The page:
Frank regularly overloaded his camels before taking them on gruelling and totally unnecessary round trips up and down mountains on his way to deliver goods to his customers. These customers, shockingly, were completely indifferent to these frequent and gross violations of the rights of camels, and even found Frank and his antics vaguely endearing. On top of it, Alphonse was sometimes his own worst enemy. Camels are very proud creatures, and he would act tough in front of his camel friends, and on his rare breaks he would show off how much he could carry.

Plenty of camels had died doing similar work to that of Alphonse and his friends. After a particularly nasty few weeks when camels were keeling over left, right, and centre, the camels decided to form a union to defend their rights and protect them from evil owners. However, when it comes down to it, camels are selfish creatures who don’t trust each other. They were more worried about looking after themselves than about working together, and the union soon fizzled out.

One Friday, Frank loaded up Alphonse and his poor exploited fellow creatures for yet another gruelling and totally unnecessary round trip up and down the mountains. He had piled and piled and piled up the goods onto Alphonse’s back and was taking a break and reflecting smugly on his handiwork, chewing a straw. On a whim he decided to add the straw he had been chewing to Alphonse’s load. Alphonse groaned obligingly and eyed his owner with disgust. He keeled over and died of radical and irreversible back collapse.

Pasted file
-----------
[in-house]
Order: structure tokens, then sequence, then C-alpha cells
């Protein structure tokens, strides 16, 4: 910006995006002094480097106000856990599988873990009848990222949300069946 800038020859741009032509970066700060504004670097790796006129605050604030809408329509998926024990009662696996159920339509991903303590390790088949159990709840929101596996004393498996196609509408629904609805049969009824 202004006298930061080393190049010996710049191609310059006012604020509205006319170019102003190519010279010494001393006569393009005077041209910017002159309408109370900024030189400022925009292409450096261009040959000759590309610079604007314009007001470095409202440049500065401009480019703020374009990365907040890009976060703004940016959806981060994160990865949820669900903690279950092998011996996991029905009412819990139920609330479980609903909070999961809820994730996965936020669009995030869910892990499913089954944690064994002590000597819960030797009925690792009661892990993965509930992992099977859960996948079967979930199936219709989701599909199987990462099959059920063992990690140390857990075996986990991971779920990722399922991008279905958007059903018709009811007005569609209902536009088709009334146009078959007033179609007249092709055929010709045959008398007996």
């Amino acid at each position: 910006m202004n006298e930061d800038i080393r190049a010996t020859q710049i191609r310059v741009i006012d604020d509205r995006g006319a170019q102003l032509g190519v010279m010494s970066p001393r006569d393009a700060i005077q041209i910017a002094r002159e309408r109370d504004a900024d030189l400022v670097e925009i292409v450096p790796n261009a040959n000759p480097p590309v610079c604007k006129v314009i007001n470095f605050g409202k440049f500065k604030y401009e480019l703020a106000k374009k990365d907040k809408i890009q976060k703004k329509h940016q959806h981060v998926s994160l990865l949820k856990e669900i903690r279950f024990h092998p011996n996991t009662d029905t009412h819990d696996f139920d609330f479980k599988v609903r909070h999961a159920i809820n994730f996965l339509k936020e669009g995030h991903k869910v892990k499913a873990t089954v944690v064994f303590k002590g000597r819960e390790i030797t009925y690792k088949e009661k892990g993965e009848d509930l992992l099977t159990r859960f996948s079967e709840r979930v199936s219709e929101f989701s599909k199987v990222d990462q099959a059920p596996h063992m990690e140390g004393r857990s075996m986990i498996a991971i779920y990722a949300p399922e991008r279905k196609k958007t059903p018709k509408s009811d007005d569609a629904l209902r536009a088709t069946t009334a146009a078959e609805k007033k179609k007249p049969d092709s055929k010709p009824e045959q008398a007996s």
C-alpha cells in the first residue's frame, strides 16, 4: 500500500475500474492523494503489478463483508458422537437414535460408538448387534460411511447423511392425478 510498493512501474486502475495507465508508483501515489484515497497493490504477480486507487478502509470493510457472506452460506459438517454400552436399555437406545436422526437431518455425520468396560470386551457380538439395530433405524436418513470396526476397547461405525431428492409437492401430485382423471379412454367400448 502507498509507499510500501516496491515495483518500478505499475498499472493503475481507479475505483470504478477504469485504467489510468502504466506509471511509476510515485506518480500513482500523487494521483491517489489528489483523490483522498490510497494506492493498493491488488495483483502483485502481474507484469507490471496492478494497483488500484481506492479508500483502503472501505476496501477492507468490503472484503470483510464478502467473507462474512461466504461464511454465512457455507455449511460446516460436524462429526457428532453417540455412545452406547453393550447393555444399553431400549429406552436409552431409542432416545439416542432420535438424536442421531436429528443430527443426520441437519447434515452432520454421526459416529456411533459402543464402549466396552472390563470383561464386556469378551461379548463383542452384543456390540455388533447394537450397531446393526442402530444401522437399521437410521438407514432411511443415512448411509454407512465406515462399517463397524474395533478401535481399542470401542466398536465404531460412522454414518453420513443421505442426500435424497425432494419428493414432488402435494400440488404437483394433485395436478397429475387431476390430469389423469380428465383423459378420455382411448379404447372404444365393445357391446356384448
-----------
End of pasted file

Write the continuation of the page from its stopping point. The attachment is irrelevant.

Causation Activity Two:

Jenga

Kaupapa/Purpose:

→ Jenga is a great game to play to get students excited about causation and the idea of perspectives in historiography. A Giant Jenga set works best, but if you don’t have one of these the classic Jenga set works fine.

  • Explain to the class that you will be playing Jenga in order to examine the idea of causation.
  • Students take turns to remove a piece from the tower and place it at the top.
  • When the tower falls, ask them to write a short paragraph that explains why they think the tower fell. If you have already covered ideas relating to causation, encourage them to write about long-term/short-term/significant causes (e.g., Jane knocked one of the lower pieces early on and this made the tower really unstable, so that when Tia took a piece it came down. Jane’s move was significant for the tower’s eventual fall).
  • While students write their summary you as the teacher write one as well. It’s a good idea to make this unique/dramatic. For example, “Grace’s placement of one of the blocks made the tower structurally unsound and this was the underlying and most significant cause of it falling.”
  • Take in all their written summaries, rip them up and then read out your summary. Explain to them that this is the written account – the history that will be put forward. From here you can draw out conversation around historiography, power, perspective, evidence, and the role of the historian.
How to cite this page

'Cause and consequence', URL: https://nzhistory.govt.nz/classroom/historical-concepts/cause-consequence-analysis, (Ministry for Culture and Heritage), updated 1-Jul-2020